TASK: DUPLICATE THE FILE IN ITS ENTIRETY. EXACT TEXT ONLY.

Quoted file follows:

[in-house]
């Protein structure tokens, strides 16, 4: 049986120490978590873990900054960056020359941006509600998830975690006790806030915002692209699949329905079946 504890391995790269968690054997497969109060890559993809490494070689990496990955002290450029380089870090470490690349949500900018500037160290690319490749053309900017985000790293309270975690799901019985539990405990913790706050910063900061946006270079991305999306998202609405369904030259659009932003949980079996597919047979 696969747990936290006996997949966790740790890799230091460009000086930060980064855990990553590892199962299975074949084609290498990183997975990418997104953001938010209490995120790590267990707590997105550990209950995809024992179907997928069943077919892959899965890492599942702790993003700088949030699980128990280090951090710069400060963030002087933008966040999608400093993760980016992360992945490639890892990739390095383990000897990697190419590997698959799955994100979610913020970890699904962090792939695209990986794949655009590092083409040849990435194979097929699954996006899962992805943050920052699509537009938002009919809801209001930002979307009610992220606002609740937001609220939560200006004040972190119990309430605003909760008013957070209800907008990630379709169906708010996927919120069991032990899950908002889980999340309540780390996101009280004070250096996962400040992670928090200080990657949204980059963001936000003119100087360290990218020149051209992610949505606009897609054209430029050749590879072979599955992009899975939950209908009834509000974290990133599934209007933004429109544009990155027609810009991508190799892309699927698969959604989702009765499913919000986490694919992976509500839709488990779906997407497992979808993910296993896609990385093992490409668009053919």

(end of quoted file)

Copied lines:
[in-house]
């Protein structure tokens, strides 16, 4: 049986120490978590873990900054960056020359941006509600998830975690006790806030915002692209699949329905079946 504890391995790269968690054997497969109060890559993809490494070689990496990955002290450029380089870090470490690349949500900018500037160290690319490749053309900017985000790293309270975690799901019985539990405990913790706050910063900061946006270079991305999306998202609405369904030259659009932003949980079996597919047979 696969747990936290006996997949966790740790890799230091460009000086930060980064855990990553590892199962299975074949084609290498990183997975990418997104953001938010209490995120790590267990707590997105550990209950995809024992179907997928069943077919892959899965890492599942702790993003700088949030699980128990280090951090710069400060963030002087933008966040999608400093993760980016992360992945490639890892990739390095383990000897990697190419590997698959799955994100979610913020970890699904962090792939695209990986794949655009590092083409040849990435194979097929699954996006899962992805943050920052699509537009938002009919809801209001930002979307009610992220606002609740937001609220939560200006004040972190119990309430605003909760008013957070209800907008990630379709169906708010996927919120069991032990899950908002889980999340309540780390996101009280004070250096996962400040992670928090200080990657949204980059963001936000003119100087360290990218020149051209992610949505606009897609054209430029050749590879072979599955992009899975939950209908009834509000974290990133599934209007933004429109544009990155027609810009991508190799892309699927698969959604989702009765499913919000986490694919992976509500839709488990779906997407497992979808993910296993896609990385093992490409668009053919």